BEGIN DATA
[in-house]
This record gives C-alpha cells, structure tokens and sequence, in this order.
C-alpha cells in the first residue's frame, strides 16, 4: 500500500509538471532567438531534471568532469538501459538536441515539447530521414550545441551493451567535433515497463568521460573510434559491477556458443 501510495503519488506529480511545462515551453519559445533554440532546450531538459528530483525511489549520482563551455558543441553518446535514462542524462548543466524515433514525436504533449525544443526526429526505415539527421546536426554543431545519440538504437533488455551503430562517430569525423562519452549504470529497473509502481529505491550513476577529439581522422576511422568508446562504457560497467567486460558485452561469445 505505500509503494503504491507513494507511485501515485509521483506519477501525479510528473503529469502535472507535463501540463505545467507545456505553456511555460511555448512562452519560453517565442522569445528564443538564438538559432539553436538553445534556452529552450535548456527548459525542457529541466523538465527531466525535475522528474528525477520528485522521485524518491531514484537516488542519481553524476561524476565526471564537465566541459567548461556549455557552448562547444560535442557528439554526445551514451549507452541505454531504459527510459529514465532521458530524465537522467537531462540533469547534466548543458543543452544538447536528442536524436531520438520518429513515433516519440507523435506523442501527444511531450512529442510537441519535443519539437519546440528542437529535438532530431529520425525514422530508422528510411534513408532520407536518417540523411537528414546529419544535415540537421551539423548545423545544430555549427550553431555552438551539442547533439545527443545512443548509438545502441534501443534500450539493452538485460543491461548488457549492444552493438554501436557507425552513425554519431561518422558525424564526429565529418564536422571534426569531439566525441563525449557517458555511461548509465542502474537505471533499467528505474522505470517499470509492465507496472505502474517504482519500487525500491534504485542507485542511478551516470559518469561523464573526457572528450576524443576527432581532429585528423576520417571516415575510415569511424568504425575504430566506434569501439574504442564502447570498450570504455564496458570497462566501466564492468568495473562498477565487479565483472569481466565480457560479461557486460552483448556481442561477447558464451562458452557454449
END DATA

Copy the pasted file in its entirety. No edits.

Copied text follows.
[in-house]
This record gives C-alpha cells, structure tokens and sequence, in this order.
C-alpha cells in the first residue's frame, strides 16, 4: 500500500509538471532567438531534471568532469538501459538536441515539447530521414550545441551493451567535433515497463568521460573510434559491477556458443 501510495503519488506529480511545462515551453519559445533554440532546450531538459528530483525511489549520482563551455558543441553518446535514462542524462548543466524515433514525436504533449525544443526526429526505415539527421546536426554543431545519440538504437533488455551503430562517430569525423562519452549504470529497473509502481529505491550513476577529439581522422576511422568508446562504457560497467567486460558485452561469445 505505500509503494503504491507513494507511485501515485509521483506519477501525479510528473503529469502535472507535463501540463505545467507545456505553456511555460511555448512562452519560453517565442522569445528564443538564438538559432539553436538553445534556452529552450535548456527548459525542457529541466523538465527531466525535475522528474528525477520528485522521485524518491531514484537516488542519481553524476561524476565526471564537465566541459567548461556549455557552448562547444560535442557528439554526445551514451549507452541505454531504459527510459529514465532521458530524465537522467537531462540533469547534466548543458543543452544538447536528442536524436531520438520518429513515433516519440507523435506523442501527444511531450512529442510537441519535443519539437519546440528542437529535438532530431529520425525514422530508422528510411534513408532520407536518417540523411537528414546529419544535415540537421551539423548545423545544430555549427550553431555552438551539442547533439545527443545512443548509438545502441534501443534500450539493452538485460543491461548488457549492444552493438554501436557507425552513425554519431561518422558525424564526429565529418564536422571534426569531439566525441563525449557517458555511461548509465542502474537505471533499467528505474522505470517499470509492465507496472505502474517504482519500487525500491534504485542507485542511478551516470559518469561523464573526457572528450576524443576527432581532429585528423576520417571516415575510415569511424568504425575504430566506434569501439574504442564502447570498450570504455564496458570497462566501466564492468568495473562498477565487479565483472569481466565480457560479461557486460552483448556481442561477447558464451562458452557454449